Ludlow Kitchen 

Honey Sesame Dream Cake

I had a dream about this cake, scented with toasted sesame oil with the crunch of sesame seeds and a touch of citrus, and maybe some spice. I am aware this is totally ridiculous/obsessive but I am pretty sure cake is a good thing to be obsessive about, good cake that is. This is why dream made it into the title – and of course it is dreamy to eat!

This cake is flavoured with toasted sesame oil, toasted sesame seeds and then glazed with pure honey, with some spices, and topped with more toasted sesame seeds for crunch and prettiness.

I whisked my eggs to get some air into the batter, and also used yogurt for a creamier softer sponge. I used Yeo Valley Lemon Yogurt, but you could use plain yoghurt with some lemon curd whisked in, or some zest. My chicken eggs were from a local farm so were super yellow, hence the bright sponge!

Honey Sesame Dream Cake
Makes one round 20cm cake

150g butter, softened
150g caster sugar

100g plain or lemon flavoured yogurt
1 tsp vanilla extract
3 tsp toasted sesame oil
200g plain flour
1 tsp baking powder
pinch of salt
2 medium eggs
50g toasted sesame seeds

For the topping:
1 -2 tablespoons of toasted sesame seeds
5-6 tablespoons of runny honey
1/2 teaspoon cinnamon
1/2 teaspoon of ground ginger

Preheat oven to 180c / 160c fan
Cream together butter and sugar til creamy. Then add in the yoghurt, vanilla and oil.
Fold in your flour, baking powder, salt and sesame seeds.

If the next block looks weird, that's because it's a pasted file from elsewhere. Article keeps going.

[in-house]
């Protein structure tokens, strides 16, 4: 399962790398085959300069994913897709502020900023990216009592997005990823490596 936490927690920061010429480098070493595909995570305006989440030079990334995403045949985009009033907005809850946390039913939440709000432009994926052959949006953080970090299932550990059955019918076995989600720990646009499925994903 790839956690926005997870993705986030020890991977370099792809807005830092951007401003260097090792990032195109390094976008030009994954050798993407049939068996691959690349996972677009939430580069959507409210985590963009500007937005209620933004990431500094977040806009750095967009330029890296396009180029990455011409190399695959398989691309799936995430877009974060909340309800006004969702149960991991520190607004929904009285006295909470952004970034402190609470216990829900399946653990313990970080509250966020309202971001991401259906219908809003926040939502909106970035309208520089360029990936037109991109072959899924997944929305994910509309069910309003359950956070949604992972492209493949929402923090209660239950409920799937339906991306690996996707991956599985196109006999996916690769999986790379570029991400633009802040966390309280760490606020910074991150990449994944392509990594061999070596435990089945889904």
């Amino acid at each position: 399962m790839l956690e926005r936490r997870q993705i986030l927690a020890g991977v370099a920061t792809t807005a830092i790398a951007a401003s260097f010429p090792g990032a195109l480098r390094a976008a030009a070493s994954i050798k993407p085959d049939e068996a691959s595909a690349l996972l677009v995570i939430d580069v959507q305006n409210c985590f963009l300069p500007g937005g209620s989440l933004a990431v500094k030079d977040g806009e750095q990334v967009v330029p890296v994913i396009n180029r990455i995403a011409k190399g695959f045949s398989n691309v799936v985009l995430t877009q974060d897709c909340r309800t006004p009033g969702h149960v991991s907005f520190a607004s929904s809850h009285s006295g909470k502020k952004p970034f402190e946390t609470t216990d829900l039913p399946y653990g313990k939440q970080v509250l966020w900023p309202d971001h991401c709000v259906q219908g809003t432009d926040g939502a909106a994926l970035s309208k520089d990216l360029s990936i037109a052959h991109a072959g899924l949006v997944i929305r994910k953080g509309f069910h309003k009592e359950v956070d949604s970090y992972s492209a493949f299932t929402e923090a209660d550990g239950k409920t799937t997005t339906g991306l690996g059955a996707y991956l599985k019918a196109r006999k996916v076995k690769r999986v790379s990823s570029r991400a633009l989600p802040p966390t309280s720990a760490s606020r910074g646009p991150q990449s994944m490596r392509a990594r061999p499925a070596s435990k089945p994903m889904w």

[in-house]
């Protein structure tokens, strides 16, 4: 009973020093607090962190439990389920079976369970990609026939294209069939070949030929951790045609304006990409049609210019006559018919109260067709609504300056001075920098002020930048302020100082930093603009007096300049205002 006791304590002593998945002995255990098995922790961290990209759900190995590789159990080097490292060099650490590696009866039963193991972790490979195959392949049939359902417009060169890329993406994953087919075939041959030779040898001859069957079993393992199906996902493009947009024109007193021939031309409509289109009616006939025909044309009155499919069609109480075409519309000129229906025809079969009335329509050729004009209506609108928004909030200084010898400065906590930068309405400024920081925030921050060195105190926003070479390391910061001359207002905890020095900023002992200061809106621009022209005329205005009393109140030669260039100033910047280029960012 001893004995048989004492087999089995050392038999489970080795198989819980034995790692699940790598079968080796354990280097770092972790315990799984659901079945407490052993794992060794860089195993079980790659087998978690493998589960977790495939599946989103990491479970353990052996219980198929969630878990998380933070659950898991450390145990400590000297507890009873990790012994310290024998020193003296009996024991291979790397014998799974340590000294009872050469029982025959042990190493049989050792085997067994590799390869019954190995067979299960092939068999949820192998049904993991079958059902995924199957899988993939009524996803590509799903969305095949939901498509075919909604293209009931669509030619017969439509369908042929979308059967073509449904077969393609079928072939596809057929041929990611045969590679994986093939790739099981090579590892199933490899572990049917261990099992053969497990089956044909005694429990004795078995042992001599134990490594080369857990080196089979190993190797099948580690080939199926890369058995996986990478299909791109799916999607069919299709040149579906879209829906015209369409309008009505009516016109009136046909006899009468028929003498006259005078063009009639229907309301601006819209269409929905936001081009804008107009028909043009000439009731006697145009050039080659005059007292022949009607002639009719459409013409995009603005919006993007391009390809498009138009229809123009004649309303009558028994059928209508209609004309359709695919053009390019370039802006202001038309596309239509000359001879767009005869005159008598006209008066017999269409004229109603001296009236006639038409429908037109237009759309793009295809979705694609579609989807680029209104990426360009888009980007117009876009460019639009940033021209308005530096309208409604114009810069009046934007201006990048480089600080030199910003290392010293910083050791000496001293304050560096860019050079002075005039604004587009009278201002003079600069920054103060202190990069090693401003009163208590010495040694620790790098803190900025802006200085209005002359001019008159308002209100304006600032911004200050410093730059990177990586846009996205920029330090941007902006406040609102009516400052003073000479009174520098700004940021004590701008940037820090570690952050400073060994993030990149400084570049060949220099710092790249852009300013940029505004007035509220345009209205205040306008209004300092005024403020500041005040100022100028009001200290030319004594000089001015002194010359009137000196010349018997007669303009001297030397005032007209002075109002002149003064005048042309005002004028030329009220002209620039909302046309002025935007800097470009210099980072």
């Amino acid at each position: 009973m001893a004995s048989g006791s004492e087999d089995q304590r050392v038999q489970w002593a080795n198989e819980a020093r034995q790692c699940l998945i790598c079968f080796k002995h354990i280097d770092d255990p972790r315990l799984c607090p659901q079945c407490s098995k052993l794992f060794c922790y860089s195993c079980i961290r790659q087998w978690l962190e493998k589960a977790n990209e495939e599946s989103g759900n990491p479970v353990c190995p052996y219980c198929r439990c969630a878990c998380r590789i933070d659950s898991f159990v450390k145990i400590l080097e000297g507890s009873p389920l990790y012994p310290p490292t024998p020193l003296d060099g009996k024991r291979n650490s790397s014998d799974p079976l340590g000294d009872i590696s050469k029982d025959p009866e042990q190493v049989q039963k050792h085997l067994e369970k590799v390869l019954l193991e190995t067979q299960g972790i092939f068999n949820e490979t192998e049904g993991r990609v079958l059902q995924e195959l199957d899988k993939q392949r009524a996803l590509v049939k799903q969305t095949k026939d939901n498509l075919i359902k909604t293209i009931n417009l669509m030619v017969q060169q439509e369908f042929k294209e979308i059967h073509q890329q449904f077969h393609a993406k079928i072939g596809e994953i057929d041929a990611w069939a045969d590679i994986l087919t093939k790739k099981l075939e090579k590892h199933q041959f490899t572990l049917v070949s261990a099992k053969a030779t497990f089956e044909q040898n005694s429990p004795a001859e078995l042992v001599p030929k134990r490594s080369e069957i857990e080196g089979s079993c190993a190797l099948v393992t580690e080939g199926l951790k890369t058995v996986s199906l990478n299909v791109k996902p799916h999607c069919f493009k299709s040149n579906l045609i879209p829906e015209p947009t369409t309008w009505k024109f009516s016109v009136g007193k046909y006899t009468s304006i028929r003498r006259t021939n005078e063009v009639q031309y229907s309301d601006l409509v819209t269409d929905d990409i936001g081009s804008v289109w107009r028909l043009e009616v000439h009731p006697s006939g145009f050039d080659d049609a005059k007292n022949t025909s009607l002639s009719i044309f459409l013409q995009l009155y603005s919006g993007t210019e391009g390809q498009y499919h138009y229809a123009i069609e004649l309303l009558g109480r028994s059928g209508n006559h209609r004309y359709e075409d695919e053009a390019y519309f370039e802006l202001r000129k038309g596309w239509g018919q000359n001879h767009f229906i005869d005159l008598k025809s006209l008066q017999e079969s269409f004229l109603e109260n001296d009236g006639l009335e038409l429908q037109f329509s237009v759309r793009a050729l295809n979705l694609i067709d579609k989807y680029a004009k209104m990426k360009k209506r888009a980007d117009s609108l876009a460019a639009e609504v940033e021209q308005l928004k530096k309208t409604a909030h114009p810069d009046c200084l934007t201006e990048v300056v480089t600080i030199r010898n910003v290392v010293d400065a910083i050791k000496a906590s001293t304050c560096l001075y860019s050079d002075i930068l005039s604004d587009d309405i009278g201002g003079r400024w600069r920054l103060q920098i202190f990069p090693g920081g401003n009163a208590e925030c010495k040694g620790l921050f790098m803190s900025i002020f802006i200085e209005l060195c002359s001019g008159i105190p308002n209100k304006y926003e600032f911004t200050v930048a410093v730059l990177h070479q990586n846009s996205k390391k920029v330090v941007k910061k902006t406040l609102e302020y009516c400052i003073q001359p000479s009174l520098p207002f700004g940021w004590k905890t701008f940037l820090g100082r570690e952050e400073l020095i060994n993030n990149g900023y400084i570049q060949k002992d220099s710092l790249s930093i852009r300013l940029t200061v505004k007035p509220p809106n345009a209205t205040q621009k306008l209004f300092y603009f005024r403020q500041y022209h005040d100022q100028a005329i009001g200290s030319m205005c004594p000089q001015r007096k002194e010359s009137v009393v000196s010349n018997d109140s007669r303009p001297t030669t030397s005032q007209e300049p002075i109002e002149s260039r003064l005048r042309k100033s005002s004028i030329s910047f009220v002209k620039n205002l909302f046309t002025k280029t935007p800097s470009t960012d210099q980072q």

Whisk your eggs in a separate bowl til airy.
Gently fold in the eggs to the cake mixture.
Spoon mixture into a lined/greased 20cm cake tin and bake for 30 – 40 minutes til cooked through.
Leave to cool for 5-10 minutes then remove from the cake tin.

Mix the spices with the honey, if it is a little too thick to spread add a tiny bit of hot water.
Spread over the cake with a pastry brush (silicone ones are best for sticky honey!)
Sprinkle over sesame seeds generously.

Cut it, eat it, be happy, and hopefully dream about it later on. 🙂

my giraffe socks (great aren’t they?) sneaked into the photo, so here is an outtake for you…

Orange & White Chocolate Cake – Clandestine Cake Club Cookbook

The Clandestine Cake Club is a wonderful thing. Back in 2010  Lynn Hill set up a small local get together in Leeds for bakers and cake eaters to meet, eat and talk. No competition, no rivalry, just a chance to bake a cake and share it with others. Since then the cake club has spread nationally and internationally, with more than 150 clubs meeting, eating and baking.

As a member, and more recently a co-host, of the Cambridge club, I have met lots of great people at the many meets I’ve attended and we’ve talked about everything from the frustrations of buttercream, our thoughts on Paul Hollywood and the best cake tins. My cakey knowledge has come on leaps and bounds since I attended the first Cambridge club in 2011.

The Clandestine Cake Club cookbook came out last week, it is a collection of over 120 recipes from members of cake clubs, is this the very first crowdsourced cookbook? The book is beautifully photographed and there is such an array of different recipes that it is so hard to choose which one to begin with. The book is split into sections – classic cakes, Victorian cakes, fruity cakes, global cakes, zesty cakes, chocolatey cakes (of course), celebration cakes and creative cakes.